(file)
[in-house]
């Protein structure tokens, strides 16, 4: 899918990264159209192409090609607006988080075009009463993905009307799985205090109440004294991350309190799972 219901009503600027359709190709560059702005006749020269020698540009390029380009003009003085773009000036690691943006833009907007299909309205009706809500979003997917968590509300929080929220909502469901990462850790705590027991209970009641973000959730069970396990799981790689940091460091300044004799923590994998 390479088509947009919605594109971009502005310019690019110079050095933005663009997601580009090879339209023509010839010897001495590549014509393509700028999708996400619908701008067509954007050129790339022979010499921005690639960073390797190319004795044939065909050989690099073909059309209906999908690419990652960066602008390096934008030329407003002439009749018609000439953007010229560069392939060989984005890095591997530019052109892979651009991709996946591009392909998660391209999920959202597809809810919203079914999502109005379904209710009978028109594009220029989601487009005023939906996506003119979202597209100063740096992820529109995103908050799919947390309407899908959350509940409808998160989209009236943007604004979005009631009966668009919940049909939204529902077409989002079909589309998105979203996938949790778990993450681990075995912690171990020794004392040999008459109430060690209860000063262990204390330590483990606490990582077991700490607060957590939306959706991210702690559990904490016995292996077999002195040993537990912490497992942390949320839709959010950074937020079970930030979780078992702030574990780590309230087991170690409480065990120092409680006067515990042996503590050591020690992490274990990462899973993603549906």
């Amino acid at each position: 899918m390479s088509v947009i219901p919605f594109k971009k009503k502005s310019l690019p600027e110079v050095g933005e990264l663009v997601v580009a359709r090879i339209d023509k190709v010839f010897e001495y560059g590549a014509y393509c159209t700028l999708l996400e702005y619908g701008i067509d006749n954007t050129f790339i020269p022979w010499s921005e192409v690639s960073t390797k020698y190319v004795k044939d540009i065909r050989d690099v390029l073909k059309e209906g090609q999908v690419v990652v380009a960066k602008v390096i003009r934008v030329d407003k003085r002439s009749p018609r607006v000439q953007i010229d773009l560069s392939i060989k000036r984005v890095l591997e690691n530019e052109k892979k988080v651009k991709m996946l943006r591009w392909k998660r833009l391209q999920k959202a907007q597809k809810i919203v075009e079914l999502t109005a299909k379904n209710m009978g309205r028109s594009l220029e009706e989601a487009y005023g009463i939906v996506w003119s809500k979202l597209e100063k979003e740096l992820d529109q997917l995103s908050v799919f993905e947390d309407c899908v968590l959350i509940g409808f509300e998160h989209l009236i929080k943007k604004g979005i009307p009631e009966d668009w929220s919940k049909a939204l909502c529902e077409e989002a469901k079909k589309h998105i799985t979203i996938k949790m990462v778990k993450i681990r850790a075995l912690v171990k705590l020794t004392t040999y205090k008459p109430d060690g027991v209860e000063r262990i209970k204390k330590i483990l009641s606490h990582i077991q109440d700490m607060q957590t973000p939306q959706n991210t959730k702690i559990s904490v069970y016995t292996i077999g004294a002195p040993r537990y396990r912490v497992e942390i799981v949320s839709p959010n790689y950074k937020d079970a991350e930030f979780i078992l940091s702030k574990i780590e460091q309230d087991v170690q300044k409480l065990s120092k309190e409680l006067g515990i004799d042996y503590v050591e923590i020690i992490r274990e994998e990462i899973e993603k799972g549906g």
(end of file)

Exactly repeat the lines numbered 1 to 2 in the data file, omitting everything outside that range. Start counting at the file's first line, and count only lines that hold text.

[in-house]
């Protein structure tokens, strides 16, 4: 899918990264159209192409090609607006988080075009009463993905009307799985205090109440004294991350309190799972 219901009503600027359709190709560059702005006749020269020698540009390029380009003009003085773009000036690691943006833009907007299909309205009706809500979003997917968590509300929080929220909502469901990462850790705590027991209970009641973000959730069970396990799981790689940091460091300044004799923590994998 390479088509947009919605594109971009502005310019690019110079050095933005663009997601580009090879339209023509010839010897001495590549014509393509700028999708996400619908701008067509954007050129790339022979010499921005690639960073390797190319004795044939065909050989690099073909059309209906999908690419990652960066602008390096934008030329407003002439009749018609000439953007010229560069392939060989984005890095591997530019052109892979651009991709996946591009392909998660391209999920959202597809809810919203079914999502109005379904209710009978028109594009220029989601487009005023939906996506003119979202597209100063740096992820529109995103908050799919947390309407899908959350509940409808998160989209009236943007604004979005009631009966668009919940049909939204529902077409989002079909589309998105979203996938949790778990993450681990075995912690171990020794004392040999008459109430060690209860000063262990204390330590483990606490990582077991700490607060957590939306959706991210702690559990904490016995292996077999002195040993537990912490497992942390949320839709959010950074937020079970930030979780078992702030574990780590309230087991170690409480065990120092409680006067515990042996503590050591020690992490274990990462899973993603549906």